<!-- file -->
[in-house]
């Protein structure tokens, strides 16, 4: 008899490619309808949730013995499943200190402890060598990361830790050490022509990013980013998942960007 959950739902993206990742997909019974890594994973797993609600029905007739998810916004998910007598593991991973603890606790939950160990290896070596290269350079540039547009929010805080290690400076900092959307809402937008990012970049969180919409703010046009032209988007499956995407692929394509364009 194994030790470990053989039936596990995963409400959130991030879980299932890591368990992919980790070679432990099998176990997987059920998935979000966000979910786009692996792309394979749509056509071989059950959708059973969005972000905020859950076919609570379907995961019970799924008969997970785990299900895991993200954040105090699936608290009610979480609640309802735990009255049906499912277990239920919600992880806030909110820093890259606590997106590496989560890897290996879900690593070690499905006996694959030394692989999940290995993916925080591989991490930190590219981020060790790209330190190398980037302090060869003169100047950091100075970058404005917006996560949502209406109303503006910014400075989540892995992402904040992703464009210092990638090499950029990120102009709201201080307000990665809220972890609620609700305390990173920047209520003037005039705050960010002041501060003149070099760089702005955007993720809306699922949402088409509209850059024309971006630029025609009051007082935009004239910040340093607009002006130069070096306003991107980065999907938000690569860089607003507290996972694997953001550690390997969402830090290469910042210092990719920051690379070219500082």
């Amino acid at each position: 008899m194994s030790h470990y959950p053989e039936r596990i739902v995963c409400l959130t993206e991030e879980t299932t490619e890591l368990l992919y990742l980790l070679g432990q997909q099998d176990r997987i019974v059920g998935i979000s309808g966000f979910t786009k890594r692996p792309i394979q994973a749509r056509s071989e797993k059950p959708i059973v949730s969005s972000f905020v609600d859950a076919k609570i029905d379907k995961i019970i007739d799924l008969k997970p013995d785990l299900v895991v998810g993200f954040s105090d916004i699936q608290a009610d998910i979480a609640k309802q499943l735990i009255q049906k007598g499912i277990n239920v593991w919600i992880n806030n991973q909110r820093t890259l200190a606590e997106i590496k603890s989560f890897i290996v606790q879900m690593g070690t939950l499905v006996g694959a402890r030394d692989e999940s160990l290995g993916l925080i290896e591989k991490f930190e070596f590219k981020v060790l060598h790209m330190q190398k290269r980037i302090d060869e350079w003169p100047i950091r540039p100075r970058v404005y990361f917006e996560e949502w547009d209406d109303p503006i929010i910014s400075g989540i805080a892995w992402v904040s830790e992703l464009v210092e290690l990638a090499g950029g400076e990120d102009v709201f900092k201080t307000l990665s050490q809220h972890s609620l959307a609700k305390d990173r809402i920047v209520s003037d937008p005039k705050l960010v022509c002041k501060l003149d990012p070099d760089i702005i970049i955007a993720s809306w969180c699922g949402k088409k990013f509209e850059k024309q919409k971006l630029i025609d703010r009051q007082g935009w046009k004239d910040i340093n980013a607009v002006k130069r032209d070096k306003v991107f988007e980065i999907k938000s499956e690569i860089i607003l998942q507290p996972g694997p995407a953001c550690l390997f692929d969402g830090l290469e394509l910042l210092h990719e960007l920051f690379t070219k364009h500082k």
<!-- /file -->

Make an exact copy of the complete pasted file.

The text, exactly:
[in-house]
């Protein structure tokens, strides 16, 4: 008899490619309808949730013995499943200190402890060598990361830790050490022509990013980013998942960007 959950739902993206990742997909019974890594994973797993609600029905007739998810916004998910007598593991991973603890606790939950160990290896070596290269350079540039547009929010805080290690400076900092959307809402937008990012970049969180919409703010046009032209988007499956995407692929394509364009 194994030790470990053989039936596990995963409400959130991030879980299932890591368990992919980790070679432990099998176990997987059920998935979000966000979910786009692996792309394979749509056509071989059950959708059973969005972000905020859950076919609570379907995961019970799924008969997970785990299900895991993200954040105090699936608290009610979480609640309802735990009255049906499912277990239920919600992880806030909110820093890259606590997106590496989560890897290996879900690593070690499905006996694959030394692989999940290995993916925080591989991490930190590219981020060790790209330190190398980037302090060869003169100047950091100075970058404005917006996560949502209406109303503006910014400075989540892995992402904040992703464009210092990638090499950029990120102009709201201080307000990665809220972890609620609700305390990173920047209520003037005039705050960010002041501060003149070099760089702005955007993720809306699922949402088409509209850059024309971006630029025609009051007082935009004239910040340093607009002006130069070096306003991107980065999907938000690569860089607003507290996972694997953001550690390997969402830090290469910042210092990719920051690379070219500082």
């Amino acid at each position: 008899m194994s030790h470990y959950p053989e039936r596990i739902v995963c409400l959130t993206e991030e879980t299932t490619e890591l368990l992919y990742l980790l070679g432990q997909q099998d176990r997987i019974v059920g998935i979000s309808g966000f979910t786009k890594r692996p792309i394979q994973a749509r056509s071989e797993k059950p959708i059973v949730s969005s972000f905020v609600d859950a076919k609570i029905d379907k995961i019970i007739d799924l008969k997970p013995d785990l299900v895991v998810g993200f954040s105090d916004i699936q608290a009610d998910i979480a609640k309802q499943l735990i009255q049906k007598g499912i277990n239920v593991w919600i992880n806030n991973q909110r820093t890259l200190a606590e997106i590496k603890s989560f890897i290996v606790q879900m690593g070690t939950l499905v006996g694959a402890r030394d692989e999940s160990l290995g993916l925080i290896e591989k991490f930190e070596f590219k981020v060790l060598h790209m330190q190398k290269r980037i302090d060869e350079w003169p100047i950091r540039p100075r970058v404005y990361f917006e996560e949502w547009d209406d109303p503006i929010i910014s400075g989540i805080a892995w992402v904040s830790e992703l464009v210092e290690l990638a090499g950029g400076e990120d102009v709201f900092k201080t307000l990665s050490q809220h972890s609620l959307a609700k305390d990173r809402i920047v209520s003037d937008p005039k705050l960010v022509c002041k501060l003149d990012p070099d760089i702005i970049i955007a993720s809306w969180c699922g949402k088409k990013f509209e850059k024309q919409k971006l630029i025609d703010r009051q007082g935009w046009k004239d910040i340093n980013a607009v002006k130069r032209d070096k306003v991107f988007e980065i999907k938000s499956e690569i860089i607003l998942q507290p996972g694997p995407a953001c550690l390997f692929d969402g830090l290469e394509l910042l210092h990719e960007l920051f690379t070219k364009h500082k």